Russia sends the UN mission packing from Georgia-Abkhazia

The UN's observer mission on the Georgia-Abkhazia border zone will wrap up its work on the ground. It comes after Russia vetoed a Security Council draft on prolonging the UN Caucasus mandate.

The UN Georgia mandate expires on 16 June at 4am GMT. The UN Security Council had to either prolong or create a new UN mandate in the Caucasus region. But fundamental issues ended the mission – Russia stood against the resolution supported by ten members of the Council – and blocked it with the power of veto.

Russia’s Ambassador to the United Nations, Vitaly Churkin, gave his reaction.

“Many colleagues talked about the territorial integrity, it's a very important principle. But one interesting thing: I don't remember how many meetings of the council we have held after the August 2008 events, but never once have those who support the territorial integrity condemned the aggression of Georgia against South Ossetia. Nobody mentioned this even once. That is an oversight that became one of the reasons why our work on the resolution ended,” Churkin said, stressing that Moscow regretted the outcome.

UN Secretary General Ban Ki-moon also expressed his regrets.

The reason is rather simple, yet some still find it difficult to grasp. The Western-backed document ignored the existence of two new Republics in the region.

“The international community must clearly realize all the consequences of the barbaric attack on peaceful Tskhinval on August 8th 2008. Through its offensive, the Saakashvili regime put an end to the territorial integrity of its country, and on the map of the world two new states appeared,” said Vitaly Churkin, Russian Ambassador to UN.

New geopolitical realities

Earlier, Russia received the text of the draft resolution from its partners on the Security Council, but later said it could not accept it in its current form. The reason was that the draft still refered to the region as “Georgia,” and didn't recognize that Abkhazia had become a sovereign state.

Another reason is that the resolution referred to a resolution that was adopted long before August 2008, the month Georgia began a military offensive in South Ossetia. After the violence, both Abkhazia and South Ossetia declared independence. Both were soon recognized by Russia as independent states. But Saakashvili’s government seems to not want to come to terms with the fruits of its actions, and continues to point the finger at Russia.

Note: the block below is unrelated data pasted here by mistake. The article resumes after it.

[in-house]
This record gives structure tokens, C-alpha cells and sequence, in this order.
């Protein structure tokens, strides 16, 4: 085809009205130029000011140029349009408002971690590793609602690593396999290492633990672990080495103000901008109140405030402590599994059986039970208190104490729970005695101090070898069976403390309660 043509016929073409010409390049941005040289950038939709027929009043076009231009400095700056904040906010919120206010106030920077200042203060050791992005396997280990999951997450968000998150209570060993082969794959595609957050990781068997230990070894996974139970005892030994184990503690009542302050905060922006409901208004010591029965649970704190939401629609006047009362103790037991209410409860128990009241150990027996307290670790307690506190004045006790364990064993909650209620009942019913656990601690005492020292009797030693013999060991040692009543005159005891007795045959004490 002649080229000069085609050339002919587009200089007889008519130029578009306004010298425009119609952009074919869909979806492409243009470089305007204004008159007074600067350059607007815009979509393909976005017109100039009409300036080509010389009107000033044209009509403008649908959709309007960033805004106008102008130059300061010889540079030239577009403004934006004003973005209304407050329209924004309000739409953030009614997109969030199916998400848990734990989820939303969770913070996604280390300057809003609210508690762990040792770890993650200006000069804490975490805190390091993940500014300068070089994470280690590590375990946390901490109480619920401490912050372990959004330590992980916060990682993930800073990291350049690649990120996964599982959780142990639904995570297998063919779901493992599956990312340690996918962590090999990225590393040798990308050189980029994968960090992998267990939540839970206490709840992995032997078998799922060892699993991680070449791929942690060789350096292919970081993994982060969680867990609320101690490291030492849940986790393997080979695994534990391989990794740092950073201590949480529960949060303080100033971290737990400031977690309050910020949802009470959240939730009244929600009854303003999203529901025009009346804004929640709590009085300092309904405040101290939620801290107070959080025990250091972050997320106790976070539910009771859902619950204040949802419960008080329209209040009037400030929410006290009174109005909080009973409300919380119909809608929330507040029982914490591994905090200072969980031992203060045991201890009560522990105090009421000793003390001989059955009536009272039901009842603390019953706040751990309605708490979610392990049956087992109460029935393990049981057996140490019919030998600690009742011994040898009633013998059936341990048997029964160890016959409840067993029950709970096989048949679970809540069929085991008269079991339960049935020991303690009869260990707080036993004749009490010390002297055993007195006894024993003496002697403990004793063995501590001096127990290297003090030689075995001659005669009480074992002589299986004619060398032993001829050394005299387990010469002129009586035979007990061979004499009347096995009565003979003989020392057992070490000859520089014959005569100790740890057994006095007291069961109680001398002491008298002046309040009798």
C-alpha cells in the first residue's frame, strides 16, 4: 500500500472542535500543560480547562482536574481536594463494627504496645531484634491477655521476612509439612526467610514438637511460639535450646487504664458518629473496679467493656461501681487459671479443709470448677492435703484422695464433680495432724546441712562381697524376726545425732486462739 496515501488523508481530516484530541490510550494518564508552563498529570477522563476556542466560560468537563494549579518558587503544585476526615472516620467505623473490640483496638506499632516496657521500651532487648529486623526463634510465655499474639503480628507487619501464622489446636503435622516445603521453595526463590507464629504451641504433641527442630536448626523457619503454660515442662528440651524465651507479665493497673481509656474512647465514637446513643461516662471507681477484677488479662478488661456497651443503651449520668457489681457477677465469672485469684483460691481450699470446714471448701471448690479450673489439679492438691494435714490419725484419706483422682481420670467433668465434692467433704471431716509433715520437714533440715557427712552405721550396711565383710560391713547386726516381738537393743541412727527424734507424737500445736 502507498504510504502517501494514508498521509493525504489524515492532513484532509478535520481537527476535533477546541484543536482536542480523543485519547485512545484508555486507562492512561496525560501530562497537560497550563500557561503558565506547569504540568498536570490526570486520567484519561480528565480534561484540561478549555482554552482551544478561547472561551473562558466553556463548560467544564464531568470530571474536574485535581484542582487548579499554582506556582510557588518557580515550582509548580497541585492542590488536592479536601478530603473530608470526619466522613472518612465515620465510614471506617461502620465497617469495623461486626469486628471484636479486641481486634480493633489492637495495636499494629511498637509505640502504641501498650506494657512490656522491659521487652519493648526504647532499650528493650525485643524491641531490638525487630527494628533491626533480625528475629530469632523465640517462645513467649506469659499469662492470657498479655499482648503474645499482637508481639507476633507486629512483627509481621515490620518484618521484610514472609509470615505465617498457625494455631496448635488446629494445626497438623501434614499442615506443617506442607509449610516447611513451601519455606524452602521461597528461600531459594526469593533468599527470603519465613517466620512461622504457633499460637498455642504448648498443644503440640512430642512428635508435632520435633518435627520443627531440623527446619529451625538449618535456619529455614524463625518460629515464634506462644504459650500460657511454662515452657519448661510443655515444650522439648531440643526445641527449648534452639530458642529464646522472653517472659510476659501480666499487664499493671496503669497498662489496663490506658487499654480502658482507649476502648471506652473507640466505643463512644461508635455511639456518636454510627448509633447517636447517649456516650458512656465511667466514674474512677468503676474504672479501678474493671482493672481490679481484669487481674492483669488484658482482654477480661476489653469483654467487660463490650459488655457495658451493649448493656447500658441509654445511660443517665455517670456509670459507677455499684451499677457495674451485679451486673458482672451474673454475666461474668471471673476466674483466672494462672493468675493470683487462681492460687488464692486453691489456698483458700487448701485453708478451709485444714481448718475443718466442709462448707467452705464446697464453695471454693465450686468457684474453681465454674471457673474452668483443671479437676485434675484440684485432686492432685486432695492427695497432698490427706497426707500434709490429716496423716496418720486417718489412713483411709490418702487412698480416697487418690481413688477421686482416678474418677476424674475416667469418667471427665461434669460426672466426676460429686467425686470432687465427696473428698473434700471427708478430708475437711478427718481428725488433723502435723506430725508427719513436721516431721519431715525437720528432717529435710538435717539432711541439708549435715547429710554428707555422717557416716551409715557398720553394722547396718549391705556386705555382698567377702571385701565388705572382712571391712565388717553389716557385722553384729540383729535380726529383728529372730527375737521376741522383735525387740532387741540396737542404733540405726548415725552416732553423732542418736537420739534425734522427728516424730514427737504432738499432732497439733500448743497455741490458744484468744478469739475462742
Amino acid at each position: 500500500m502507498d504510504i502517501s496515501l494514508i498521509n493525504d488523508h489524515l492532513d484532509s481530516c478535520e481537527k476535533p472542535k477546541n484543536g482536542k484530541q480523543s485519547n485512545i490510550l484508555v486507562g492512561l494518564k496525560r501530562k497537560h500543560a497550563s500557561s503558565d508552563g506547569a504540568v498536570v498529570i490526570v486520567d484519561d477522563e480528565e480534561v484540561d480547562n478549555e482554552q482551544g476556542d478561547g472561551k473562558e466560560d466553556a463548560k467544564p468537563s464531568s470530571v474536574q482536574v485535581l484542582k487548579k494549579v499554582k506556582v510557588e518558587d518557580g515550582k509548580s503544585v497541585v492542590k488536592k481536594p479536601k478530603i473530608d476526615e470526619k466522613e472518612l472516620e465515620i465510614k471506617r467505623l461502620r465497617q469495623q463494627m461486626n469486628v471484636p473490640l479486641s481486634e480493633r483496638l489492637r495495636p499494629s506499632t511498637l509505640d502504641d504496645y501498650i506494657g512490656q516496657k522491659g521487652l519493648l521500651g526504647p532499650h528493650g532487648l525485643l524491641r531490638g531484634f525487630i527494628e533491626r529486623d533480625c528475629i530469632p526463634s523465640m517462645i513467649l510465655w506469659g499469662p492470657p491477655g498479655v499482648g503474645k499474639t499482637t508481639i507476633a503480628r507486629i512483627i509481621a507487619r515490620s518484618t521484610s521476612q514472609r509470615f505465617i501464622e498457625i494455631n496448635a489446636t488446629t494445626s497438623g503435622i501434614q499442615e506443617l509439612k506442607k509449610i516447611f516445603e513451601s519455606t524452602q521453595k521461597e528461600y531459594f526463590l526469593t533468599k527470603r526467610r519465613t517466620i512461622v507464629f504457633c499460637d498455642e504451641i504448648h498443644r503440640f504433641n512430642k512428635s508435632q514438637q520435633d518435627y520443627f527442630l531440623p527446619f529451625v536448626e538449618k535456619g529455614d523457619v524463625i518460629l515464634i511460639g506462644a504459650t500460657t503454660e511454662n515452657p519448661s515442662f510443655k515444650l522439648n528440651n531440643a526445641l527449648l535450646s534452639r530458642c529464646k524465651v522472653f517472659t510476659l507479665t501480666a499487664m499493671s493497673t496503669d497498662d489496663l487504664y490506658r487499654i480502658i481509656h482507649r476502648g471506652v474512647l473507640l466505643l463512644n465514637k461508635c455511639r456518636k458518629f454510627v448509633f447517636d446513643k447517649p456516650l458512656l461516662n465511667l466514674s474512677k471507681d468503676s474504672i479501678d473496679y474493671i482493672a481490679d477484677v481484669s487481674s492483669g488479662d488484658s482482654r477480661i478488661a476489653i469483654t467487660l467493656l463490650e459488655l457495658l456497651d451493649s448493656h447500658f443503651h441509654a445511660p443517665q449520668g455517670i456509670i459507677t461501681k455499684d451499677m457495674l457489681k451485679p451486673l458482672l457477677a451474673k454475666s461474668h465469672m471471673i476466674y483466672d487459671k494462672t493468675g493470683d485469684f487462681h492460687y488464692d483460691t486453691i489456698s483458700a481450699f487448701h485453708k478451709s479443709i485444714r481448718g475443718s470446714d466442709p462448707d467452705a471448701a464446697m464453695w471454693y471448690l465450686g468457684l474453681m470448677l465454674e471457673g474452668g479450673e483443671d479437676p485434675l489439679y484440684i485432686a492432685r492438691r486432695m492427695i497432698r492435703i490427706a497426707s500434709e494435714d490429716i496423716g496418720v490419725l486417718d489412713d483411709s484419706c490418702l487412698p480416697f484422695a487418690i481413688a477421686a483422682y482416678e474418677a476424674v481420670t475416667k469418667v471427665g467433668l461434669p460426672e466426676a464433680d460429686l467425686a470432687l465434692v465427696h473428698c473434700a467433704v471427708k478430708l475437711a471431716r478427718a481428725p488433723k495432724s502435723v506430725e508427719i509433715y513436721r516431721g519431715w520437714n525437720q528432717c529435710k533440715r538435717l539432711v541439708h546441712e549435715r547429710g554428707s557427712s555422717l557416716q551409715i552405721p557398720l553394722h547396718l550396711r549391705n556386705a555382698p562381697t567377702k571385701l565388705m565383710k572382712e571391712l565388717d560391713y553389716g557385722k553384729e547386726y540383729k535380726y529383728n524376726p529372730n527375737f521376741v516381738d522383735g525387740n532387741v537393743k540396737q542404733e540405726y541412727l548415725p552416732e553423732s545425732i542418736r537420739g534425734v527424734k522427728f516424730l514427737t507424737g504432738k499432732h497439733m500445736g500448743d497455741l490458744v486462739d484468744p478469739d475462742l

“The Government of Georgia deeply regrets the termination of the UN observer mission in Georgia, due to the unconstructive position of the Russian government,” said Alexander Lomaya, Georgian Ambassador to UN.

Russia is insisting that unless these new geopolitical realities are recognized by the Security Council and reflected in the new resolution, the document will not be passed.

“I was quite surprised by one comment, which was made by one colleague at today’s consultations, when he was arguing in favor of retaining this reference to the resolution 1801. He said, ‘The only saying which changed since April 15 was Russia’s recognition of Abkhazia and South Ossetia.’ The thing which changed since then was not our recognition. It was Georgian aggression against South Ossetia and Abkhazia, which made their living together impossible and which brought all this sequence of events,” Churkin said earlier.

“So, we cannot keep inserting those resolutions that date back to before the birth of Christ into the new resolutions. This is not acceptable,” he added.

As for the Western nations playing the role of protectors some don’t want to acknowledge the real situation on the ground, failing to reflect the new republics in the resolution they were pushing for.

“I also want to again reiterate the United States’ strong commitment to the territorial integrity and sovereignty of Georgia,” U.S. Deputy Ambassador to UN Rosemary Di Carlo said.

During the war in South Ossetia, the Bush administration was said to have given a greenlight to Saakashvili’s regime.

“The main acting guardians of Georgian aggression against South Ossetia have stepped off the political arena, but their shadows, apparently, still keep floating above us. We have to get rid of these apparitions,” Vitaly Churkin said.

While Georgia gets to be present at the Council’s meetings – even though it is not a member – Russia’s calls to get the Abkhazian side of the matter were left unnoticed.

“Throughout the years, they did not allow the views of the Abkhaz side to be heard by members of the Security Council. To me, it’s a somewhat ridiculous situation,” said Vitaly Churkin.

In the dying hours of the UN’s mandate, Russia offered a compromise – giving one more month to the Security Council to work on a text that would reflect real life on the ground in Abkhazia. But what it says it saw was “poison instead of medicine”.